Peer pressure is the pressure given to an individual to think and behave in a certain way in order to be accepted by his peers. According to Floyd Allport (1924), our behavior is influenced by behaviours and actions of others. A person may engage in negative behaviours (e.g. smoking, drinking, bullying) due to peer influence. Bullying can be defined as a subset of aggressive behavior (Espelage, Bosworth, & Simon, 2000). However, bullying is different from aggression as bullying includes the imbalance of power between bully and victim, is harmful and a repetitive behavior (Olweus et al., 1999). An imbalance of power means the bully usually has more power over the victim in terms of social status and size. Bullying is believed to start as early as elementary school (kindergarten). Many bullies are also a victim themselves; therefore the roles of “bully” and “victim” are not fixed. There are a few theories in simple terms to prove that peer influences causes bullying.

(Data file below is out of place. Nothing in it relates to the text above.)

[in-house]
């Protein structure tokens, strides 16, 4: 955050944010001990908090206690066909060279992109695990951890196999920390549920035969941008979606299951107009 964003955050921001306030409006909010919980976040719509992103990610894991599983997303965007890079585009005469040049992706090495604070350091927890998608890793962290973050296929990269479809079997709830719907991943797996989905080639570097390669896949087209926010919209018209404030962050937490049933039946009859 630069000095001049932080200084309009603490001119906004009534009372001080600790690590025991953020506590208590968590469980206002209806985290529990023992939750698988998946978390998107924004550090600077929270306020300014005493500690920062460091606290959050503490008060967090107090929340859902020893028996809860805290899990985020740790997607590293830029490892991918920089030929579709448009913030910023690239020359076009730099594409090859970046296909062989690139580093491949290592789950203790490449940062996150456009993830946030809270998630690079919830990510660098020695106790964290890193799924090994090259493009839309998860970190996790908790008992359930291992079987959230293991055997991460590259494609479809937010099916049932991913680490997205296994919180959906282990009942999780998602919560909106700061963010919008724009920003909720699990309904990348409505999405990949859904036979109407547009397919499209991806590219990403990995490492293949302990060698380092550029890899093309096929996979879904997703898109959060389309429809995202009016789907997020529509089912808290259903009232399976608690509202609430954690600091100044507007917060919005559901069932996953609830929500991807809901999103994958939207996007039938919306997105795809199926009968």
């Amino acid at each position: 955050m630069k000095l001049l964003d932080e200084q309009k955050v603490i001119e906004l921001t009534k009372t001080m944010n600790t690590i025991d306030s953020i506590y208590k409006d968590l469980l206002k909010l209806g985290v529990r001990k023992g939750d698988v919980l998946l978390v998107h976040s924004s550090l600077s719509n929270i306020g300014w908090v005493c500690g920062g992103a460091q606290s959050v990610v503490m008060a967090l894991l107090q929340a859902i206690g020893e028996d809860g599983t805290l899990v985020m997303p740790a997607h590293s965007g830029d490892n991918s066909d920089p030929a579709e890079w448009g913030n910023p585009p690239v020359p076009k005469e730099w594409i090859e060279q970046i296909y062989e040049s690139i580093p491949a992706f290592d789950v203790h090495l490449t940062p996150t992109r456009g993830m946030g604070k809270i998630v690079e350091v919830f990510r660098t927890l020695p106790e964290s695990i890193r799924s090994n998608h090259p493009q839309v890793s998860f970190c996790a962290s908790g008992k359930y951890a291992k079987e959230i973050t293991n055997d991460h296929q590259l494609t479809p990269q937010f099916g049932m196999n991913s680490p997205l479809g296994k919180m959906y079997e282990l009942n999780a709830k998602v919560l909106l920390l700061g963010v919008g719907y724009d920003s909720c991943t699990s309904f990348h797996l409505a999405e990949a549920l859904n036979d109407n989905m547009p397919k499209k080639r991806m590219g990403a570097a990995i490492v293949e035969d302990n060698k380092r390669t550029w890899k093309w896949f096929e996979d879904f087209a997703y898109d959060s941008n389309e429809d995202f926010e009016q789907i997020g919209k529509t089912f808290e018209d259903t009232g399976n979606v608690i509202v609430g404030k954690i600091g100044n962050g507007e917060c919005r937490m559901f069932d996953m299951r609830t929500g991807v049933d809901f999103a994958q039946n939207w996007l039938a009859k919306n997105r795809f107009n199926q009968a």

Homophily (Cairns & Cairns, 1994; Espelage, Holt, & Henkel, 2003) is one of the theories that lead to peer bullying. It can be defined as the tendency to be attracted to one another due to similar demographic factors (e.g. grade, sex, and race). A research had been carried out in order to examine peer influences on bullying. 422 middle school students participate in this survey and were asked questions about their feelings, friends and aggression. Students were required to complete a peer-nomination task, demographic questions, and a self report on bullying and fighting. Researchers found that demographic variables of peer group did not influence the peer-level bullying. Moreover, they found that peer influence differs across different types of aggression (fighting & bullying). It was said that bullying is a predecessor of a serious forms of aggression. Lastly, researchers also discovered that students tend to hang out with peers who have similar behavior attributes. This is supported by the...
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